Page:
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Today's Stichomancy for Niccolo Machiavelli

The first excerpt represents the past or something you must release, and is drawn from The Lesson of the Master by Henry James:

and feeling that if ever a fellow had breathed the air of art - !

"So bad as what?"

"Your talent's so great that it's in everything you do, in what's less good as well as in what's best. You've some forty volumes to show for it - forty volumes of wonderful life, of rare observation, of magnificent ability."

"I'm very clever, of course I know that" - but it was a thing, in fine, this author made nothing of. "Lord, what rot they'd all be if I hadn't been I'm a successful charlatan," he went on - "I've been able to pass off my system. But do you know what it is? It's cartonpierre."

The second excerpt represents the present or the deciding factor of the moment, and is drawn from The Chouans by Honore de Balzac:

betray you. As for me,--" she paused, "as for me, I fling myself back into the miseries of life. Farewell, monsieur, may you be happy; farewell."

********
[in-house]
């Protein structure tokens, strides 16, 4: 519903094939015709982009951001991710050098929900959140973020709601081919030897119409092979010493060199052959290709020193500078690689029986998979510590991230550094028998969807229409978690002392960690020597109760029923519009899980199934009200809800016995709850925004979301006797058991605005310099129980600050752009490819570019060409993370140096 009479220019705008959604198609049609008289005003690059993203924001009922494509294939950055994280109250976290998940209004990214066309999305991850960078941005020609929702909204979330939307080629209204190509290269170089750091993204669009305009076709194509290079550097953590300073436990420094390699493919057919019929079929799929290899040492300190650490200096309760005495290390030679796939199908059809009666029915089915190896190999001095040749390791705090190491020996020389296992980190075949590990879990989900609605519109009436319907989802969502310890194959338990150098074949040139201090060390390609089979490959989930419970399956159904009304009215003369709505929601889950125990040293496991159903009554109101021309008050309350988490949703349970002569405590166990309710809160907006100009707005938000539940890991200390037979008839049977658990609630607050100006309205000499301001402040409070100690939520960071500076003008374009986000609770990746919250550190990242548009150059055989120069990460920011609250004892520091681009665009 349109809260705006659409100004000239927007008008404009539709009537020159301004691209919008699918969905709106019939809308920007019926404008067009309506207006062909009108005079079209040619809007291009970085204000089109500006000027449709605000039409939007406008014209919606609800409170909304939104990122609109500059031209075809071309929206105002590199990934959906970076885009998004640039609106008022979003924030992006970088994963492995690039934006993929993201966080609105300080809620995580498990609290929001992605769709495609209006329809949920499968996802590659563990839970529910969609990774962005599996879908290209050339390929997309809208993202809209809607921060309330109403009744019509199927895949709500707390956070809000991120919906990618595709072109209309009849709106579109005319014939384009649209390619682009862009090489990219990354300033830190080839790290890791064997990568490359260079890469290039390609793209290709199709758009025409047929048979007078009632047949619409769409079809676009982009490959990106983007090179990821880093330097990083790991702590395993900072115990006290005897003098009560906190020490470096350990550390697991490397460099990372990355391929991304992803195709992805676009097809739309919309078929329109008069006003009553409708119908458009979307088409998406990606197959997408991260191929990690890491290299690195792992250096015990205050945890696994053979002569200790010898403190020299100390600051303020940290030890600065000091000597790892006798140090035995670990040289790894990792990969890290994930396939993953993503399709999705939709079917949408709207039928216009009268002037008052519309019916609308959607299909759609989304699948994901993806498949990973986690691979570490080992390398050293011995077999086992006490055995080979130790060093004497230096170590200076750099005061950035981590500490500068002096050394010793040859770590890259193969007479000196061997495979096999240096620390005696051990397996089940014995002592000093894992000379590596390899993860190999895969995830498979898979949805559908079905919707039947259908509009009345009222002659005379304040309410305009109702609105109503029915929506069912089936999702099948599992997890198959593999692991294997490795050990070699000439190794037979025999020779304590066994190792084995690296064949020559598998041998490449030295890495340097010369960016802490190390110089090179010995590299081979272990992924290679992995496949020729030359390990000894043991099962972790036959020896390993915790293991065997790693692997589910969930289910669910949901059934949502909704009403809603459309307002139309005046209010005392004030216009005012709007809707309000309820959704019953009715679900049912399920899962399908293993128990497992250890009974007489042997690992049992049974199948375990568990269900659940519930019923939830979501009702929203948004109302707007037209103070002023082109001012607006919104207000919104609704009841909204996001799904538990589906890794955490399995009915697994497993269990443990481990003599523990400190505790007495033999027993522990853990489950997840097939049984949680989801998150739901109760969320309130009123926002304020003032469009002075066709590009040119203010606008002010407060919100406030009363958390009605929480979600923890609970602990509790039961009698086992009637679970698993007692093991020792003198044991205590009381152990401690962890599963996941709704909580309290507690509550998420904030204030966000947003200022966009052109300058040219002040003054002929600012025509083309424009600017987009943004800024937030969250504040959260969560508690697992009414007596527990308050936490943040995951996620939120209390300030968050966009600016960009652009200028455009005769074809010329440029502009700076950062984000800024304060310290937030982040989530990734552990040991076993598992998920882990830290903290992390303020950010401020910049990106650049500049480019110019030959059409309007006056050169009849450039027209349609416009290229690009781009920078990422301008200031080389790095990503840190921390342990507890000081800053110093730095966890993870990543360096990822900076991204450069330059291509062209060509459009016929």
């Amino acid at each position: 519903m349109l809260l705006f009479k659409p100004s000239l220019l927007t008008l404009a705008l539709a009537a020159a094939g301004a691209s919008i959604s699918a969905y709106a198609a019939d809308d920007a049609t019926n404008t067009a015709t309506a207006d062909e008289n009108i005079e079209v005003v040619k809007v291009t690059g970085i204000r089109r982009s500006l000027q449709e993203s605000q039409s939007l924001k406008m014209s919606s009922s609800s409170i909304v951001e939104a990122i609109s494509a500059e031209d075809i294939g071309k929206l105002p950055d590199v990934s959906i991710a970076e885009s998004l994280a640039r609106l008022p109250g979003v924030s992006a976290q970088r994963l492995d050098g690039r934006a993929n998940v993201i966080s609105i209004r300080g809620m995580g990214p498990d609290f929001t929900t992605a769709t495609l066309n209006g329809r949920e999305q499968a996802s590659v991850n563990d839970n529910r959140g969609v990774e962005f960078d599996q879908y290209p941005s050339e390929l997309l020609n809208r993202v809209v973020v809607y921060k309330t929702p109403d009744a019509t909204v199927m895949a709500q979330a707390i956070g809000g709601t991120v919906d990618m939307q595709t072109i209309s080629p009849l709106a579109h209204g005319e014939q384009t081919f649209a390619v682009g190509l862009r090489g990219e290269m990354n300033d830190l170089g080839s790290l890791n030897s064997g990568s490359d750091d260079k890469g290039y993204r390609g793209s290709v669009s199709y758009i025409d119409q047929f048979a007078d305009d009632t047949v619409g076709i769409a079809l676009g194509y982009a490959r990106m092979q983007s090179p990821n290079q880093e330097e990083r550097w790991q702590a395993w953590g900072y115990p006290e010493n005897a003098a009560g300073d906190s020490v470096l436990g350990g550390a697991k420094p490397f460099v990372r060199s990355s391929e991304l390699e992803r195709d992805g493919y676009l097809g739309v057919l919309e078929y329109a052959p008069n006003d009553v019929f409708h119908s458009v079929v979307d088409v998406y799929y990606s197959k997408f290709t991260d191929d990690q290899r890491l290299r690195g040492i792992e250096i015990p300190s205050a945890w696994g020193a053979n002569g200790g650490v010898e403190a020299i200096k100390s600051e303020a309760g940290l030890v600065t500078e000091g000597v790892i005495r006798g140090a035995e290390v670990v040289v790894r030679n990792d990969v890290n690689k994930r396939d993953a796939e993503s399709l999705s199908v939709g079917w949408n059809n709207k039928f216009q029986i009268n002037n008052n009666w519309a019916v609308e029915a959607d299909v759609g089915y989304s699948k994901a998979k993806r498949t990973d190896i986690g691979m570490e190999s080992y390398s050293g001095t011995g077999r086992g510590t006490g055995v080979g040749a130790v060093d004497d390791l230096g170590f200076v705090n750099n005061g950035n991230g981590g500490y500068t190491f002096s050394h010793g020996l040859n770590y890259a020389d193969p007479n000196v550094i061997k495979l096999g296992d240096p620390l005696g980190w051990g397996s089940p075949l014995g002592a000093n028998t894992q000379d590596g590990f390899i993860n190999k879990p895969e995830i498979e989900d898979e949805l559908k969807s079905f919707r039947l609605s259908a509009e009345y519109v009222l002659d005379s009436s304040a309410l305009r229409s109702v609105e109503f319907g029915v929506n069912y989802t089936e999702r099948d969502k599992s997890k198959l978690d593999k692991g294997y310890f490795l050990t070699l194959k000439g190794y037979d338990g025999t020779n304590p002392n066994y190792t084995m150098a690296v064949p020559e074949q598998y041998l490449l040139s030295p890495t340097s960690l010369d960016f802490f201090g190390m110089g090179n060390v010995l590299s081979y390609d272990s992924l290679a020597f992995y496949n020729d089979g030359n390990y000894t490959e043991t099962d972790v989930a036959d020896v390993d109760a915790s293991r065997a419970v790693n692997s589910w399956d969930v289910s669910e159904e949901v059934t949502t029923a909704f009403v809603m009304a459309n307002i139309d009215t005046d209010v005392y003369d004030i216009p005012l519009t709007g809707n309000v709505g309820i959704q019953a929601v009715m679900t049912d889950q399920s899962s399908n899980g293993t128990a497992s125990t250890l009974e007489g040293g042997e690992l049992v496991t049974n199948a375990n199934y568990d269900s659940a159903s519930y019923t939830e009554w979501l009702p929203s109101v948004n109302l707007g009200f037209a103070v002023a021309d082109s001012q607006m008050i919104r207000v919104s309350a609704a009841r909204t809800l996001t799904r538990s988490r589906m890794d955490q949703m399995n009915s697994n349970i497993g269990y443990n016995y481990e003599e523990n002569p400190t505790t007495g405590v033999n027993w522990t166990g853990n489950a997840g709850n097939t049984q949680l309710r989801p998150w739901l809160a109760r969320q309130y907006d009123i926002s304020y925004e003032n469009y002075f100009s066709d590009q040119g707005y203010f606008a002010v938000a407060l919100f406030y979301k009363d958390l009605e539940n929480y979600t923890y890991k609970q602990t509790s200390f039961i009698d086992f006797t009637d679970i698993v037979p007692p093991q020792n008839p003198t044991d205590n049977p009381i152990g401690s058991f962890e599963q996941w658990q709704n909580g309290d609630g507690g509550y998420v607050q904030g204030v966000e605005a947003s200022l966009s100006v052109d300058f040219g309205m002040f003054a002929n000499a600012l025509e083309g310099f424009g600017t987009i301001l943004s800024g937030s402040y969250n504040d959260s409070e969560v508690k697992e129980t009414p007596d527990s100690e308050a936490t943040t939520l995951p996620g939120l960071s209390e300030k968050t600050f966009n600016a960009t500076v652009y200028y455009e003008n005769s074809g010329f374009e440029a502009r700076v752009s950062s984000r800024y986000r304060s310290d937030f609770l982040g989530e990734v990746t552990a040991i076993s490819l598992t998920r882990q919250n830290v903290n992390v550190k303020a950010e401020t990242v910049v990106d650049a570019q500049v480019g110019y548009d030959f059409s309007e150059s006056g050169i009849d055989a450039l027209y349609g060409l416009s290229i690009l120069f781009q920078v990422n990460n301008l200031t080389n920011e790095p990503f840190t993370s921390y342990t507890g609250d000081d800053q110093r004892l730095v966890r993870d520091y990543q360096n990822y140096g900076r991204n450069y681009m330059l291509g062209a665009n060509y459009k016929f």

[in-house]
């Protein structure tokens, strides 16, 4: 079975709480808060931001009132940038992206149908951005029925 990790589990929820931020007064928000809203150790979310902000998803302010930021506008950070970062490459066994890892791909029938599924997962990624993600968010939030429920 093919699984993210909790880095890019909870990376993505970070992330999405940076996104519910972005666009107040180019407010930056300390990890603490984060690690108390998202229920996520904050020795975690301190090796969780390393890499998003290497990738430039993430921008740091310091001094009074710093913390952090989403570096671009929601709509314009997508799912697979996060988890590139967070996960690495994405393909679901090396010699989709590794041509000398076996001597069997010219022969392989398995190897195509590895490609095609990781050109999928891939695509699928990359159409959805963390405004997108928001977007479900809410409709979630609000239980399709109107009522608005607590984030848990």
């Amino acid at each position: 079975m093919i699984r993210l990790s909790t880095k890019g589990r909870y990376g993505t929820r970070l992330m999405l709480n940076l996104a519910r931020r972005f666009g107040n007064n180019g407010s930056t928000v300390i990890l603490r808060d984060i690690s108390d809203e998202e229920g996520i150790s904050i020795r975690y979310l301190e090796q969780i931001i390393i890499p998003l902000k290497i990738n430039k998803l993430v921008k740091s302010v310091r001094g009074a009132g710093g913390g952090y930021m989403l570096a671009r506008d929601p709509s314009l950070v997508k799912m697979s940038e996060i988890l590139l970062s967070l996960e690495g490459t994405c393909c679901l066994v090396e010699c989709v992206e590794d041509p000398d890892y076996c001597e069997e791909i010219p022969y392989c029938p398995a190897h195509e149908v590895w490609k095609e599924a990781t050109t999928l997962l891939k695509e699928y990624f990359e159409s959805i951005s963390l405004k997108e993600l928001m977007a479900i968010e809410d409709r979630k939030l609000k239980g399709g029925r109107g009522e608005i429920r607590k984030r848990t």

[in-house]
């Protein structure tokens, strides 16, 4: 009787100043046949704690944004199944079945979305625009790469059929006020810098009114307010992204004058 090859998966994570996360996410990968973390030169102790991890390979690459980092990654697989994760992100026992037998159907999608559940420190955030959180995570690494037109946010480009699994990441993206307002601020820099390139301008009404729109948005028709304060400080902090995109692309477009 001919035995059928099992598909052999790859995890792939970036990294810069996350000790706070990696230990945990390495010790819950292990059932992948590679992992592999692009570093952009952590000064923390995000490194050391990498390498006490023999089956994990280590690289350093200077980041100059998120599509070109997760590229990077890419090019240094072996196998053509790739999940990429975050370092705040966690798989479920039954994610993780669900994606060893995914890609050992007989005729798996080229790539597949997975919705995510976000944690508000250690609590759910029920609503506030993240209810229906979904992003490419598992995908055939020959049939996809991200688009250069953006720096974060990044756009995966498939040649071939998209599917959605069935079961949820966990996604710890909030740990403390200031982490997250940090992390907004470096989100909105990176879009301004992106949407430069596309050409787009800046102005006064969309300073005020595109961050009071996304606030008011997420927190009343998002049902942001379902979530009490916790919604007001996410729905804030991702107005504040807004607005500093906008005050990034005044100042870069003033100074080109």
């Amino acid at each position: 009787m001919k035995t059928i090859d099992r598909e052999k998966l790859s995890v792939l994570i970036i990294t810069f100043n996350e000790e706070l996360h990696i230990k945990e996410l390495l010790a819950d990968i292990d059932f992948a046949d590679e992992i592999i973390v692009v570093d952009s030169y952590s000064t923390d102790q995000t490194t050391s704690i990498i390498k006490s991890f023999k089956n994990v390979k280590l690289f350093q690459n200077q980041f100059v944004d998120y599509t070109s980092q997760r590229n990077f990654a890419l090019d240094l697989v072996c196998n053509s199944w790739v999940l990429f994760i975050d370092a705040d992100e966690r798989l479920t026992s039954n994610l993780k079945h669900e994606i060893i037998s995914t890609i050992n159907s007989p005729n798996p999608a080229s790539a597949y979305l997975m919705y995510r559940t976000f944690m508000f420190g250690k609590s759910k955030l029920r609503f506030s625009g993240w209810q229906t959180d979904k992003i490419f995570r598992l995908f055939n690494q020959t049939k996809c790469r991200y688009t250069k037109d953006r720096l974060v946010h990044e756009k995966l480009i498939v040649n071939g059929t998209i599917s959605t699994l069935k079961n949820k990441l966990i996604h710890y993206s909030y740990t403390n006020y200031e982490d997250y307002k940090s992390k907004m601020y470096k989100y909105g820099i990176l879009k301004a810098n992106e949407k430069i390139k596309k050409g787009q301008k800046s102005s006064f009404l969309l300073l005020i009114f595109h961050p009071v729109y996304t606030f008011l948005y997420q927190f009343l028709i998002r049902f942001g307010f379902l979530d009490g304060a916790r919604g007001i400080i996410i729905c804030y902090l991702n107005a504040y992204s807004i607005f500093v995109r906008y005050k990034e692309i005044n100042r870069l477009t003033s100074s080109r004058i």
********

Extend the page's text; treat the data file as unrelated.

She made a sign to Captain Merle, who was just then reaching the brow of the hill behind her. The marquis was taken unawares by her sudden action.

"Stop!" he cried, in a tone of despair that was well acted.

This singular caprice of a girl for whom he would at that instant have thrown away his life so surprised him that he invented, on the spur of the moment, a fatal fiction by which to hide his name and satisfy the curiosity of his companion.


The Chouans
The third excerpt represents the future or something you must embrace, and is drawn from Jane Eyre by Charlotte Bronte:

and sobriety, not with braided hair and costly apparel; and each of the young persons before us has a string of hair twisted in plaits which vanity itself might have woven; these, I repeat, must be cut off; think of the time wasted, of--"

Mr. Brocklehurst was here interrupted: three other visitors, ladies, now entered the room. They ought to have come a little sooner to have heard his lecture on dress, for they were splendidly attired in velvet, silk, and furs. The two younger of the trio (fine girls of sixteen and seventeen) had grey beaver hats, then in fashion, shaded with ostrich plumes, and from under the brim of this graceful head-dress fell a profusion of light tresses, elaborately


Jane Eyre